Workers need better financial education, says OU Business School surveyDec 30, 2015
The research also revealed that while many employees claim to have a reasonable level of financial knowledge, what they have most recently learned has often been the result of a kneejerk reaction to a major life event, such as leaving school or buying a first property, as opposed to being taught.
Almost half (44%) of those surveyed also confessed that major life events were also the last time new financial knowledge was gained.
As a result of financial education being added to the school curriculum throughout the UK, the situation should improve among future generations, the survey concluded. There is also a clear need for education among the current workforce, with just 7% having received any assistance from their employer.
Four fifths (81%) of the UK workforce admit they would favour help from their employer to understand their finances. A third (33%) stated financial education would help them plan their financial future and 25% said it would help them to understand their pension.
Of the ways employees would like their employer to help them, more than a quarter (26%) favoured one-to-one sessions and 22% would like the option of free financial courses.
In order to tackle the lack of financial education in the workplace the OU Business School, through its dedicated research centre the True Potential Centre for the Public Understanding of Finance, has partnered with Share Radio, the UK’s only national dedicated personal finance radio station, to make the ground-breaking ‘Managing My Money’ eight week personal finance course easily accessible to any employers looking to encourage personal finance education among its employees.
The course, which starts afresh each fortnight, is free and is broadcasted via the DAB station. There are two 25-minute episodes per week, each with an online test.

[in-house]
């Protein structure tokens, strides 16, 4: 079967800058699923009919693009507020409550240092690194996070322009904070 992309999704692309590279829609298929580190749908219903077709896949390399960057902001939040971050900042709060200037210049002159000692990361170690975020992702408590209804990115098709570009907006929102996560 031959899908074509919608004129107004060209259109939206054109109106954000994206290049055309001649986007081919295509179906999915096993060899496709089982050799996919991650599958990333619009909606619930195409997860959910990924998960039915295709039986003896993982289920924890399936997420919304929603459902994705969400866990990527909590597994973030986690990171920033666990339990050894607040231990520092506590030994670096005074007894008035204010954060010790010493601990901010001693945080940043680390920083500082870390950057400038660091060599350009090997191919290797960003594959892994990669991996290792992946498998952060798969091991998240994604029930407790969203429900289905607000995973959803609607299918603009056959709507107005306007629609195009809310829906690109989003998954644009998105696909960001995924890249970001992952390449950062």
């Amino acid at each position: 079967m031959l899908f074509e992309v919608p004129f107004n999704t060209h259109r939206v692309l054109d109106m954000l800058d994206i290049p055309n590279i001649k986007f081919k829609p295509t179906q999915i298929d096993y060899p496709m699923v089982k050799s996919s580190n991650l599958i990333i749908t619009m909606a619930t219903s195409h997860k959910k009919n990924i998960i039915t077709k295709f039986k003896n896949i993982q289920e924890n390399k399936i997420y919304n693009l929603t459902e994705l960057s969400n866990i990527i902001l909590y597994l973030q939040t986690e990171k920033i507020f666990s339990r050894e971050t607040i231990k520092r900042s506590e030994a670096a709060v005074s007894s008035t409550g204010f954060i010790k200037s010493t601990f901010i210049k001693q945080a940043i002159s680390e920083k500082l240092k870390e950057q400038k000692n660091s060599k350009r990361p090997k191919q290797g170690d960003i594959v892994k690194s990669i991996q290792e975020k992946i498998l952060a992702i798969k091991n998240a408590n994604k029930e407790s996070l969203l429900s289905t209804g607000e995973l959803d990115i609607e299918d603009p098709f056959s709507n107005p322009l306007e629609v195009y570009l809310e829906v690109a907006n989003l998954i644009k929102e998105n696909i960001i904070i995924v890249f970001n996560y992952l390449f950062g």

Following the final, more comprehensive test, students receive a Statement of Participation from The Open University.
For the first time students will be allowed to name a third party who can monitor their progress and collect their qualification results. Upon completion participants can include the certificate to their CV to further build their job prospects.
Martin Upton, director of True Potential PUFin at OUBS, said: “It is clear that many generations have suffered from a lack of formal financial education, and, while it was finally added to the school curriculum [in England] last year, there is a real need for many consumers to increase their knowledge of, and confidence in, financial matters.
“By 2018 all employers will have responsibility for offering access to pension schemes and there should be guidance on the schemes offered and the desirability for employees to augment their state pensions.
“Assessing how much income is needed in retirement requires budgeting skills and an understanding of taxation. In effect, pension guidance is a stepping stone to wider financial education.”